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A dog is for life

16 December 2011

Christmas and New Year is a time of joy and cheer but can introduce some hazards for man’s best friend. Children are often given the present of a pup for Christmas. Owning a dog brings a great deal of enjoyment but also carries with it a series of responsibilities. Moyle District Council’s Environmental Health Department is taking this opportunity to highlight the importance of responsible dog ownership to promote harmony between dog owners and their local communities. This will help prevent anti dog attitudes from developing.

Moyle District Council’s Dog Warden Service amongst other things deals with dog licensing and identification, fouling and straying. Here are some handy tips to keep you and your dog happy, healthy, safe and legal over the festive season.


You must ensure your dog has a valid licence. Licence fees are as follows:

Free If you are over 65 and this is the first or only dog youkeep.

£5.00 Iam over 65 and have already claimed a free licence for one dog.

£5.00 If you are in receipt of Income Support or Housing Benefit at the time of the application for the licence.

£5.00 The dog is neutered.

£12.50 If none of the above conditions apply.

Puppies must be licensed once they leave their mothers. Keeping a dog without a valid licence could attract a £75.00 fixed penalty. Your dog must wear its licence tag (issued with your licence) attached to its collar. Failure to do so may result in a £75.00 fixed penalty being issued.


Dogs in public places should wear an identification tag on their collar giving the name and address of the owner. Your dog is therefore more likely to be returned to you if it is lost or caught straying.

The most effective and secure way of permanently identifying your dog is to have it micro-chipped. This increases your chances of being reunited with your dog if it is lost or stolen. The Council’s Environmental Warden can micro-chip your dog for you - this service is free until end of March 2012. Some local vets also micro-chip your dogs free during consultations for other matters.


Under the Litter (Northern Ireland) Order 1994, anyone in charge of a dog must clean up after their animal.

Owners should automatically bring a poop-scoop or disposable bag with them when going to walk their dog. Diseases such as Toxocariasis can thrive in dog excrement and Toxocara eggs can survive in contaminated soil for up three years. Contact with these parasites can lead to blindness.

All litter bins within Moyle Council area are dual purpose and poop-scoop bags may be disposed of in any of them. Failure to clean up after your dog could result in a fixed penalty of £50.00 being issued.


It is illegal to allow your dog to stray. When you are not with your dog to keep it under control you do not know what it is doing. It could be causing a nuisance to other members of the community, become involved in sheep worrying or attacks. You could be prosecuted for further offences committed while your dog is straying and liable to pay substantial compensation for damage/injuries to people or animals. You are liable to be issued with a £75.00 fixed penalty if your dog is found straying.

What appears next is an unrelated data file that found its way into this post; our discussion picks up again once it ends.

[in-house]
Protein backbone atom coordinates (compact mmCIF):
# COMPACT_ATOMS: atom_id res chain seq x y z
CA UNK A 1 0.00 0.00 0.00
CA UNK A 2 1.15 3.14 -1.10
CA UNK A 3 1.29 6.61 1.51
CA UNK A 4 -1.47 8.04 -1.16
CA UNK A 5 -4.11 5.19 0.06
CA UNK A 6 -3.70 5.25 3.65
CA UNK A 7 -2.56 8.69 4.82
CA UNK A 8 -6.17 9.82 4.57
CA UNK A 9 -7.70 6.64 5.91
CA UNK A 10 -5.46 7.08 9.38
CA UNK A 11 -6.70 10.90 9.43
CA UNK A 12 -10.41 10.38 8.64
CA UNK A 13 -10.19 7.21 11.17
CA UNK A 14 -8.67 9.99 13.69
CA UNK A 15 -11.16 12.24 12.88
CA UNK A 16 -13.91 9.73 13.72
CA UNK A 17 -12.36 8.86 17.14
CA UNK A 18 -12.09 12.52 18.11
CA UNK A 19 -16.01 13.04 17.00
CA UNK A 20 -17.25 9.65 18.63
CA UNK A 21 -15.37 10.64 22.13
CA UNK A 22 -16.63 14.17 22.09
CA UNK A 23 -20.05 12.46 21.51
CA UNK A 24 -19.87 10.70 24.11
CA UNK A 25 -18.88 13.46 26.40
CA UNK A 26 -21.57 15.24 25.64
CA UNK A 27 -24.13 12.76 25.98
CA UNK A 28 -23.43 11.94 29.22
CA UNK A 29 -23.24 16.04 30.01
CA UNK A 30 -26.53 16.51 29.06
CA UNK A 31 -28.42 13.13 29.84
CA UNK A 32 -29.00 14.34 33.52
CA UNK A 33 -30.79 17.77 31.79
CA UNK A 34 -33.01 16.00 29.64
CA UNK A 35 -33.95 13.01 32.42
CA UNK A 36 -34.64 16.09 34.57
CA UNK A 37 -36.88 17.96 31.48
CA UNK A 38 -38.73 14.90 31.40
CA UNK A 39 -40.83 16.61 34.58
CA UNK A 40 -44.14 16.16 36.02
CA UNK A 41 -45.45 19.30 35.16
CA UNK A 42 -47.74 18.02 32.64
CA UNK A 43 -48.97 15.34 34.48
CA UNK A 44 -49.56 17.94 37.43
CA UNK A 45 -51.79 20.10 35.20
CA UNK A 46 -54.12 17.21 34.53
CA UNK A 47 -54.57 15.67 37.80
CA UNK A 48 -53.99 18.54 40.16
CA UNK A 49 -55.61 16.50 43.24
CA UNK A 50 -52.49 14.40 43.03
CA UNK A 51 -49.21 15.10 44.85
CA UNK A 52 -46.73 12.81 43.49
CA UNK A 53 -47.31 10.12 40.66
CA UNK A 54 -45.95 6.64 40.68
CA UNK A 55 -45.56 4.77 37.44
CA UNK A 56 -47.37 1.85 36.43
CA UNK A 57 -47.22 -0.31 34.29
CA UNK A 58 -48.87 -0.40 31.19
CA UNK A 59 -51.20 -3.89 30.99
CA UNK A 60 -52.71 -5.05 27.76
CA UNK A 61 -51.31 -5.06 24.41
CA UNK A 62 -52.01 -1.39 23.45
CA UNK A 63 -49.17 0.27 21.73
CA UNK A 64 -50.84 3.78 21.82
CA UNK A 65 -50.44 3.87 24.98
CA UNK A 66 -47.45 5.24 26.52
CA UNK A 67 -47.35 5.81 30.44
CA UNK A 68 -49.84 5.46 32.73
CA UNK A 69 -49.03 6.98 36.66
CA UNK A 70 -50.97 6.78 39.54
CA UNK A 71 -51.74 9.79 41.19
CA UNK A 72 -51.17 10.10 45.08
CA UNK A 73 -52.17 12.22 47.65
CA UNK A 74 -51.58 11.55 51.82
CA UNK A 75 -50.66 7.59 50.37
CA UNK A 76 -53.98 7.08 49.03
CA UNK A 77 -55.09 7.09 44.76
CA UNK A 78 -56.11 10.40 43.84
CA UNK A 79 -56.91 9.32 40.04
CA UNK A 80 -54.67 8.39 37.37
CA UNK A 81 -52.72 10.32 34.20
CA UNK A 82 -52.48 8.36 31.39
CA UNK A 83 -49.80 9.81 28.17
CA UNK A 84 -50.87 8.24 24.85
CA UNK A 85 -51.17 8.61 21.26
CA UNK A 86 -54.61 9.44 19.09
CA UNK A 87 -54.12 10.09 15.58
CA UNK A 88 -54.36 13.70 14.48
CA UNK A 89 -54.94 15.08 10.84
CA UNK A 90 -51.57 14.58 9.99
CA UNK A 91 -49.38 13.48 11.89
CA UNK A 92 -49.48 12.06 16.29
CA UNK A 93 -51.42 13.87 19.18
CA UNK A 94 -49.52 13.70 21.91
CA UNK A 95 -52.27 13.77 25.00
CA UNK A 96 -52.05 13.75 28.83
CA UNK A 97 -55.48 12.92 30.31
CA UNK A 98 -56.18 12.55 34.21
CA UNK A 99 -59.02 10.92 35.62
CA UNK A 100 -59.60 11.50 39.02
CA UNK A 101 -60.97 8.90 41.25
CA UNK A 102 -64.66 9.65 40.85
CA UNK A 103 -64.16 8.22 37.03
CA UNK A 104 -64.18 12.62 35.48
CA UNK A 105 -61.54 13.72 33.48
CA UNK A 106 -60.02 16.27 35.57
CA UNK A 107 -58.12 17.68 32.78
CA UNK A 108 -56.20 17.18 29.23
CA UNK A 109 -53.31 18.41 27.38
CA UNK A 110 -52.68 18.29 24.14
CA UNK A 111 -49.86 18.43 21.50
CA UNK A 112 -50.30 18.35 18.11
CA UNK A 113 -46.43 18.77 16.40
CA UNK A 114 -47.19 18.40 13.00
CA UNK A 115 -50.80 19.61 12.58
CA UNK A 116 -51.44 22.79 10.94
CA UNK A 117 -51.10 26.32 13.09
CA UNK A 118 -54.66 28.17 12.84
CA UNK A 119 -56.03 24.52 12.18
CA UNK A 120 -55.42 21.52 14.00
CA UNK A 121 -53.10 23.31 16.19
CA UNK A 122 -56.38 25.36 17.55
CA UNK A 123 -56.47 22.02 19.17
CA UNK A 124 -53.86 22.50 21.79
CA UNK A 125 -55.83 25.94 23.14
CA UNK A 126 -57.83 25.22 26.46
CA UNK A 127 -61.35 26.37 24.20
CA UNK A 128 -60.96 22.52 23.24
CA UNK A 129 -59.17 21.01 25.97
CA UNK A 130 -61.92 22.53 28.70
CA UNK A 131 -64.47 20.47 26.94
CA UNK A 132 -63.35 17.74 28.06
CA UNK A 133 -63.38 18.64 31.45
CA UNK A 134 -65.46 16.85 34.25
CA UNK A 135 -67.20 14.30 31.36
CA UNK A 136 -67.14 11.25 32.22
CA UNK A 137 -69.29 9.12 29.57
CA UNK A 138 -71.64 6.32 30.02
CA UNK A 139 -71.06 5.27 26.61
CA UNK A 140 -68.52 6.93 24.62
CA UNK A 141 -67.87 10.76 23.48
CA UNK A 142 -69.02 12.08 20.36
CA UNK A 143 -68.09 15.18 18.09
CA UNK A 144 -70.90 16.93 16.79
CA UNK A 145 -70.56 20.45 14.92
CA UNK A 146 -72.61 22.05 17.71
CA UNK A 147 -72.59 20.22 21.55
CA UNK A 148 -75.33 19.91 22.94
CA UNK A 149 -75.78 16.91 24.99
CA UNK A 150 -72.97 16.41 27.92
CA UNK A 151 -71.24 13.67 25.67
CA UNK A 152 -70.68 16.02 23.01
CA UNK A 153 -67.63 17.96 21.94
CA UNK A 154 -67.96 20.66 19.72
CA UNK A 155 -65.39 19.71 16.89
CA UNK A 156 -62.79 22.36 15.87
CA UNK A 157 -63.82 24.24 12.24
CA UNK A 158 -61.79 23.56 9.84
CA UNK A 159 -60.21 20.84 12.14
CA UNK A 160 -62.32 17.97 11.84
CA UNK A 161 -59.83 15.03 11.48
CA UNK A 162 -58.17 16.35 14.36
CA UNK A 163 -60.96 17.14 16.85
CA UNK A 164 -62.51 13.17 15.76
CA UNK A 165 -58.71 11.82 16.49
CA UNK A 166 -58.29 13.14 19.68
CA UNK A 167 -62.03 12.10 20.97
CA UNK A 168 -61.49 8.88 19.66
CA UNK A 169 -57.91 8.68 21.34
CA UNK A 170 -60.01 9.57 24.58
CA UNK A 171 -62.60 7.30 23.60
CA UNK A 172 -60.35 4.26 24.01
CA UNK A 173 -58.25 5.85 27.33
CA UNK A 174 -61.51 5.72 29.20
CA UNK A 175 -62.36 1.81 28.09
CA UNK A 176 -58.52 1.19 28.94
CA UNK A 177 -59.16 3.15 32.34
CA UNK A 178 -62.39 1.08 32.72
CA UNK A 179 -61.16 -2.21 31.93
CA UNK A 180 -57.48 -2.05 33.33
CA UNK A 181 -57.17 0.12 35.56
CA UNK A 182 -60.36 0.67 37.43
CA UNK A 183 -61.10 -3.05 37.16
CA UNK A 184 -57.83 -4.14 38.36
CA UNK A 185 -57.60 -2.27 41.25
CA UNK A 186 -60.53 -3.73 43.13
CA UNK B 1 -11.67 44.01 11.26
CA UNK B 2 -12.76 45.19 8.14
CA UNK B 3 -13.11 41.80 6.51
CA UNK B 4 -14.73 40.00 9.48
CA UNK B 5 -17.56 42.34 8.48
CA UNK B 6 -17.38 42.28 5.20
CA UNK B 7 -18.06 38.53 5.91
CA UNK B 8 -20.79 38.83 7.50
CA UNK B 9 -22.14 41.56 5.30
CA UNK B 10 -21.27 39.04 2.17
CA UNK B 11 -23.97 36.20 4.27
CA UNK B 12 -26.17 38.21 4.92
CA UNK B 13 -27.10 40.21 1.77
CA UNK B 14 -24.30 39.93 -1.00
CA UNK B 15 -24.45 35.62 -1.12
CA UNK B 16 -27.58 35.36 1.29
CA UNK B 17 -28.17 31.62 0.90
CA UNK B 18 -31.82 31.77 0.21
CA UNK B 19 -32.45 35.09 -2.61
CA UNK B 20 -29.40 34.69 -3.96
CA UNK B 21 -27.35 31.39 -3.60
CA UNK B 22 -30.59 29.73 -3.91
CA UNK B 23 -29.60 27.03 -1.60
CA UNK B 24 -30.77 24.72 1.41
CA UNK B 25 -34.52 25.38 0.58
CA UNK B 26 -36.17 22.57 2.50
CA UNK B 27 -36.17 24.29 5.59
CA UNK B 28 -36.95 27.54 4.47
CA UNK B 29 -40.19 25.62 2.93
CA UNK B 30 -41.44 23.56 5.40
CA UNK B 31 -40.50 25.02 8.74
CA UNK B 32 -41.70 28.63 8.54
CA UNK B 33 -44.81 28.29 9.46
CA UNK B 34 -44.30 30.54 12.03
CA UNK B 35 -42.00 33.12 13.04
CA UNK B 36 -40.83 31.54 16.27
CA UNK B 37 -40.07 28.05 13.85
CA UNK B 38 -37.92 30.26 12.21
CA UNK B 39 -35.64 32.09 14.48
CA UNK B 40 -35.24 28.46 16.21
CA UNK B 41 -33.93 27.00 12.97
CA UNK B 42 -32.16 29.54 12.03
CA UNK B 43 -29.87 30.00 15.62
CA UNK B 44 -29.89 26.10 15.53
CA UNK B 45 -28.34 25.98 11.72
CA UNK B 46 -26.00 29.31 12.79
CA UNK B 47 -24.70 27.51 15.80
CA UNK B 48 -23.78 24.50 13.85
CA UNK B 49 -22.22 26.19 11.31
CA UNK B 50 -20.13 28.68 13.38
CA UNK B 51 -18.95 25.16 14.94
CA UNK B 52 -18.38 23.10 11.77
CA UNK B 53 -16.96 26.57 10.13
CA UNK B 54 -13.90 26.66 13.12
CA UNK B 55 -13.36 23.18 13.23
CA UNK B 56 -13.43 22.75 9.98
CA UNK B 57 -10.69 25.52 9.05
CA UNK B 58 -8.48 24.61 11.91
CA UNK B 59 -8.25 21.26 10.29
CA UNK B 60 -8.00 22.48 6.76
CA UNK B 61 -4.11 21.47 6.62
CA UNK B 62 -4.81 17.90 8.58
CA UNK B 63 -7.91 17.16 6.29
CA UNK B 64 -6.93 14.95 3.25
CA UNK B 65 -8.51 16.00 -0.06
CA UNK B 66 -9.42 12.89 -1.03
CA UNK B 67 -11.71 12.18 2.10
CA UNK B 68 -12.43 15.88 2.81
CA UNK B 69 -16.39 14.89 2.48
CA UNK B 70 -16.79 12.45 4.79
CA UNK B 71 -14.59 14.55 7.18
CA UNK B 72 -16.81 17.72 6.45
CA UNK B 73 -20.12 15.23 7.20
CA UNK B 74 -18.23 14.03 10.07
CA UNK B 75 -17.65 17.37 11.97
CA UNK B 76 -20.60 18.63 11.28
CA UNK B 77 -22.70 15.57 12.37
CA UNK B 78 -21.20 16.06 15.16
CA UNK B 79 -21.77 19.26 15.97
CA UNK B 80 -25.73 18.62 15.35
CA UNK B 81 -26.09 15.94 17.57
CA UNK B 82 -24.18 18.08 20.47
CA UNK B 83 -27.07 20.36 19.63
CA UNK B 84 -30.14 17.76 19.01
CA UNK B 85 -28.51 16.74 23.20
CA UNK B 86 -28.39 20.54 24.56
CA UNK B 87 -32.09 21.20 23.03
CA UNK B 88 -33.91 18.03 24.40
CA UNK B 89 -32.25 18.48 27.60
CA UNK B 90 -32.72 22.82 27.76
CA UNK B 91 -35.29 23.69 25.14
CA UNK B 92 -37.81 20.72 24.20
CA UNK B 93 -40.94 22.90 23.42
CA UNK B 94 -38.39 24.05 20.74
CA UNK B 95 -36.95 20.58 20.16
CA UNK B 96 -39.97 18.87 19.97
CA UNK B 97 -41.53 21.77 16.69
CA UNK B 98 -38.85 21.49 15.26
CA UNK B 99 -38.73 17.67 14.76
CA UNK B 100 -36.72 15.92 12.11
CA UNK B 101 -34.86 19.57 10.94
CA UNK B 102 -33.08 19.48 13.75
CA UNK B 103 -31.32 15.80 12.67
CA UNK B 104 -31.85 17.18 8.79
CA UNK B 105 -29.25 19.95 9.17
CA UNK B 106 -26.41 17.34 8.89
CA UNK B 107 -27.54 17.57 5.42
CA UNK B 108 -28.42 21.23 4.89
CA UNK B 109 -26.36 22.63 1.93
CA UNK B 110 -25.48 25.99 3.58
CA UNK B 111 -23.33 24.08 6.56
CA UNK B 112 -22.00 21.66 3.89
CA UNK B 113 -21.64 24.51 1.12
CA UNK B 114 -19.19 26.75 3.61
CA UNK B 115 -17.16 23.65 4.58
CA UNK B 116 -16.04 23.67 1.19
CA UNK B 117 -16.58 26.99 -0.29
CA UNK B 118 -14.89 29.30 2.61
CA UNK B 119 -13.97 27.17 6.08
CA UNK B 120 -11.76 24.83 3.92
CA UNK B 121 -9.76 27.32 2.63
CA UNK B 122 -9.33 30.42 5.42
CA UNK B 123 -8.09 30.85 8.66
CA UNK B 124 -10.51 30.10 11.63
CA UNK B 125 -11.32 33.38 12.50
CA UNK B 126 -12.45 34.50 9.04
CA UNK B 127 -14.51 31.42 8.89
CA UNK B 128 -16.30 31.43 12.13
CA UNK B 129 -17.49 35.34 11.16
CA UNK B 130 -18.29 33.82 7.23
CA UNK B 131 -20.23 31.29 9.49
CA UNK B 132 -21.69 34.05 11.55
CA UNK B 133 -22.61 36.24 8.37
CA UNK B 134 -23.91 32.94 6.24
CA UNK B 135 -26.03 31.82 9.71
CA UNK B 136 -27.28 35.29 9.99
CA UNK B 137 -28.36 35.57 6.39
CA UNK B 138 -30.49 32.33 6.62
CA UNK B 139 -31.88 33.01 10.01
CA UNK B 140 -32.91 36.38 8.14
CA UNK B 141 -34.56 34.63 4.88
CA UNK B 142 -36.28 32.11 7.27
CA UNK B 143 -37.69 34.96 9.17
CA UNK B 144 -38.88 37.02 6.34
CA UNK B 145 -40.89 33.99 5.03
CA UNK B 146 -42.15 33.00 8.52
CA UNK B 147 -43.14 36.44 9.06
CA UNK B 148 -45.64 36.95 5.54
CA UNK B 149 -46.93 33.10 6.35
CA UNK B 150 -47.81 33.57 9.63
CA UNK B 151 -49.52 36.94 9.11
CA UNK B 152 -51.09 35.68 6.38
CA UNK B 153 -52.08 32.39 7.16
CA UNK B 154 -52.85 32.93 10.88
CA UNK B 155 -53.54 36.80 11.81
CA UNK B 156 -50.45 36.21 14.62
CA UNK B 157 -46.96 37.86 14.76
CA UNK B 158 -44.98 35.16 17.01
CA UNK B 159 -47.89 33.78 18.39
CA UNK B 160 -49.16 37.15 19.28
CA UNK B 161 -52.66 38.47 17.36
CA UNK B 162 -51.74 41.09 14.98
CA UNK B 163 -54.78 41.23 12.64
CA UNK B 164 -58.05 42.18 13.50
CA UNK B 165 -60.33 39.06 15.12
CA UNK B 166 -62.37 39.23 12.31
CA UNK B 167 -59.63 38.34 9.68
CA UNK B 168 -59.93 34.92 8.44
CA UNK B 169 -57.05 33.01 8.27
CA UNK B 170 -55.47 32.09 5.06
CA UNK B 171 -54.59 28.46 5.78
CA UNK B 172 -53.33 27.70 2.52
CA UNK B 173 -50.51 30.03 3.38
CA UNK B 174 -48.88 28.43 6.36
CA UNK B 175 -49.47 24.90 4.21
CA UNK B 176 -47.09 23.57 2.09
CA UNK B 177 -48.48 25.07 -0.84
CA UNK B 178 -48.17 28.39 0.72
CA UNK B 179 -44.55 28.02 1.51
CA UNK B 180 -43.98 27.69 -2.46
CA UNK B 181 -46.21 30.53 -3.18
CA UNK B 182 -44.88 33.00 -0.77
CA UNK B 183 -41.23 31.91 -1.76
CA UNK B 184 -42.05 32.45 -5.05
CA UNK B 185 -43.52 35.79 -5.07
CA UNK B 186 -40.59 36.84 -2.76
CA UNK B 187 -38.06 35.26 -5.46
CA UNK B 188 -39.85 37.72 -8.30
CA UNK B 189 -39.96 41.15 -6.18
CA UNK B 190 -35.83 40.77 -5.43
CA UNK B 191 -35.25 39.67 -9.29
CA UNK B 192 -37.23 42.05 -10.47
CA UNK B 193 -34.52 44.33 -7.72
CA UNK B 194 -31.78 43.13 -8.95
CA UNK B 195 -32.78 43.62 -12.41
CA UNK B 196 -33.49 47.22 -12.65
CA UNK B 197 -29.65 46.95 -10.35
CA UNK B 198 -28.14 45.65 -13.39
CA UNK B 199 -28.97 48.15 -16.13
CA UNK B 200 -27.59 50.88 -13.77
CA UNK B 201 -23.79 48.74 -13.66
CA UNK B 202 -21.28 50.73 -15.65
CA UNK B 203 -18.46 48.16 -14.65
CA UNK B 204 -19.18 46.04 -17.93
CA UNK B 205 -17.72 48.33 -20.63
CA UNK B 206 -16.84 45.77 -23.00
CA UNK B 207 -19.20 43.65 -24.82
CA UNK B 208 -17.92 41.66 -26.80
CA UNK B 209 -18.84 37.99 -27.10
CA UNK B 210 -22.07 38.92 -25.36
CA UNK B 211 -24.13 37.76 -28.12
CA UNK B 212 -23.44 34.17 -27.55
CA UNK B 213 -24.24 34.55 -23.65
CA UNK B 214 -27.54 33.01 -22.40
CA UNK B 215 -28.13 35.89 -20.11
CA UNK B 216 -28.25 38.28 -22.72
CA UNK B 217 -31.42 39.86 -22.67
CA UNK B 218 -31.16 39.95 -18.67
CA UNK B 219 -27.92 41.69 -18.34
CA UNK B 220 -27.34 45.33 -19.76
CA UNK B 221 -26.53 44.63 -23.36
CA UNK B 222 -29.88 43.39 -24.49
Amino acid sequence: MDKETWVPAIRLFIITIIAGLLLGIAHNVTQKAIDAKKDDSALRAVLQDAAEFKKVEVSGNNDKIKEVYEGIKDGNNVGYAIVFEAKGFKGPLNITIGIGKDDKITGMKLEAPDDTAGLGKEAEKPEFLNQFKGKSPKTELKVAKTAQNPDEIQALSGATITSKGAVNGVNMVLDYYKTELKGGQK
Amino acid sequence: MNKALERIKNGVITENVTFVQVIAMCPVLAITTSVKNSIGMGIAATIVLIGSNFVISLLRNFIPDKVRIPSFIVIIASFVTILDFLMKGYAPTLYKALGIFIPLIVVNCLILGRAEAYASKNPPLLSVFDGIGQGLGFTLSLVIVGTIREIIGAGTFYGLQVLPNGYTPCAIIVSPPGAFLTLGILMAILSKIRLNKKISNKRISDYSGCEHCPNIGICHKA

Preventing unwanted puppies reduces the number of stray and abandoned dogs which could end up being needlessly destroyed. Neutering your dog will prevent this from happening and may bring about some benefits to the dog’s health by preventing some illnesses in older dogs and making your dog calmer. If you are claiming means tested benefit you may qualify for a free neutering voucher.

10 top tips
  1. Some of our favourite Christmas foods are dangerous for dogs to eat such as chocolate, grapes and raisins. Turkey bones can become lodged in a dog’s throat or intestines and onions can cause anaemia so avoid feeding any of these to your dog.
  2. Poinsettias, Amaryllis and Mistletoe are popular Christmas plants, but all of them are poisonous to dogs and should be kept out of reach.
  3. Everyone loves getting presents at Christmas, including dogs. Only buy toys specifically designed for dogs, as small parts can break and get swallowed, causing injury.
  4. Remember presents such as children’s toys can be appealing to dogs too.
  5. If you are expecting lots of visitors at Christmas, remember to allow a quiet place for your dogs to escape to if the noise gets too much. A scared or sleeping dog can snap if startled.
  6. If the weather is cold or wet, please make sure that older or thin coated dogs are kept warm when outdoors.
  7. If going away on holiday at Christmas with your dog make sure you know where the local vets are and have their telephone number to hand.
  8. Christmas decorations are very often bright and sparkly and dogs will find them attractive. Make sure your dog doesn’t try to play with them and either injure himself or pull your Christmas tree over!
  9. Electrical Christmas lights and decorations are very popular, but be aware that your dog may not recognise the difference between a tree outside and one in the house covered in Christmas lights, should he want to go to the toilet. It could be a shocking experience!
  10. Take the time out of your busy Christmas schedule to walk the dog and play with him/her. It can help you walk off the Christmas excess and stop your pet becoming bored and possibly destructive.

Further food safety information is available from the Council website or by contacting Martin McHenry, Environmental Warden on 028 2076 2225.